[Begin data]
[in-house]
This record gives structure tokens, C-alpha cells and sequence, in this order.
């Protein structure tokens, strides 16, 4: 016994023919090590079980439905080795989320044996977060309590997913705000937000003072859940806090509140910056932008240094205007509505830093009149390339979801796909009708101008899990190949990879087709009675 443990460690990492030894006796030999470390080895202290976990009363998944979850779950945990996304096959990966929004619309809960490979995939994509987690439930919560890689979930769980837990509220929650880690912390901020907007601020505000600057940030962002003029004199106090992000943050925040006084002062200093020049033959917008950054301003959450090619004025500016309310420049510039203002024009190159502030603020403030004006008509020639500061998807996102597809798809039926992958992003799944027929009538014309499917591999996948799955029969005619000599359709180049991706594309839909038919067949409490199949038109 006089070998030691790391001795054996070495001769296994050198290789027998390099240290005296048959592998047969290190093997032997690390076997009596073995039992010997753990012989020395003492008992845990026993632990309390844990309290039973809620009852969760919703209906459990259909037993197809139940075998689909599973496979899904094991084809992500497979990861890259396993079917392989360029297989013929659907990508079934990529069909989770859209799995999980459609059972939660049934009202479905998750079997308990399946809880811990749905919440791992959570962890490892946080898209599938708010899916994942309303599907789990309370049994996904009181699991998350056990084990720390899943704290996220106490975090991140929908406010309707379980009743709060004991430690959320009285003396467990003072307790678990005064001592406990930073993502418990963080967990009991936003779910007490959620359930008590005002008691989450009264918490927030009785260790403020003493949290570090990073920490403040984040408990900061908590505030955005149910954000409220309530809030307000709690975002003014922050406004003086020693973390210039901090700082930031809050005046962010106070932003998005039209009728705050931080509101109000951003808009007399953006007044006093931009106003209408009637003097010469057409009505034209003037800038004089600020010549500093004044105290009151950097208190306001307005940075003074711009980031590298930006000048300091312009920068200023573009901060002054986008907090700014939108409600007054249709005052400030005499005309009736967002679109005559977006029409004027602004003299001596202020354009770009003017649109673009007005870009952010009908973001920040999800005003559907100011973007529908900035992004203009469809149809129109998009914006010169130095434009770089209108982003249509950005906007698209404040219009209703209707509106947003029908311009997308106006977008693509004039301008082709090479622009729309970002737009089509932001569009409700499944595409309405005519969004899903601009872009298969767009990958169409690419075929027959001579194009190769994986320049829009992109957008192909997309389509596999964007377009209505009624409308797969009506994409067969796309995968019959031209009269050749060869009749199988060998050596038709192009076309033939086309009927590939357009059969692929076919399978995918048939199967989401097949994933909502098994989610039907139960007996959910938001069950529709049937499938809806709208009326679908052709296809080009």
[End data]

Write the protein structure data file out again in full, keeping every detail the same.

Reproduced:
[in-house]
This record gives structure tokens, C-alpha cells and sequence, in this order.
């Protein structure tokens, strides 16, 4: 016994023919090590079980439905080795989320044996977060309590997913705000937000003072859940806090509140910056932008240094205007509505830093009149390339979801796909009708101008899990190949990879087709009675 443990460690990492030894006796030999470390080895202290976990009363998944979850779950945990996304096959990966929004619309809960490979995939994509987690439930919560890689979930769980837990509220929650880690912390901020907007601020505000600057940030962002003029004199106090992000943050925040006084002062200093020049033959917008950054301003959450090619004025500016309310420049510039203002024009190159502030603020403030004006008509020639500061998807996102597809798809039926992958992003799944027929009538014309499917591999996948799955029969005619000599359709180049991706594309839909038919067949409490199949038109 006089070998030691790391001795054996070495001769296994050198290789027998390099240290005296048959592998047969290190093997032997690390076997009596073995039992010997753990012989020395003492008992845990026993632990309390844990309290039973809620009852969760919703209906459990259909037993197809139940075998689909599973496979899904094991084809992500497979990861890259396993079917392989360029297989013929659907990508079934990529069909989770859209799995999980459609059972939660049934009202479905998750079997308990399946809880811990749905919440791992959570962890490892946080898209599938708010899916994942309303599907789990309370049994996904009181699991998350056990084990720390899943704290996220106490975090991140929908406010309707379980009743709060004991430690959320009285003396467990003072307790678990005064001592406990930073993502418990963080967990009991936003779910007490959620359930008590005002008691989450009264918490927030009785260790403020003493949290570090990073920490403040984040408990900061908590505030955005149910954000409220309530809030307000709690975002003014922050406004003086020693973390210039901090700082930031809050005046962010106070932003998005039209009728705050931080509101109000951003808009007399953006007044006093931009106003209408009637003097010469057409009505034209003037800038004089600020010549500093004044105290009151950097208190306001307005940075003074711009980031590298930006000048300091312009920068200023573009901060002054986008907090700014939108409600007054249709005052400030005499005309009736967002679109005559977006029409004027602004003299001596202020354009770009003017649109673009007005870009952010009908973001920040999800005003559907100011973007529908900035992004203009469809149809129109998009914006010169130095434009770089209108982003249509950005906007698209404040219009209703209707509106947003029908311009997308106006977008693509004039301008082709090479622009729309970002737009089509932001569009409700499944595409309405005519969004899903601009872009298969767009990958169409690419075929027959001579194009190769994986320049829009992109957008192909997309389509596999964007377009209505009624409308797969009506994409067969796309995968019959031209009269050749060869009749199988060998050596038709192009076309033939086309009927590939357009059969692929076919399978995918048939199967989401097949994933909502098994989610039907139960007996959910938001069950529709049937499938809806709208009326679908052709296809080009």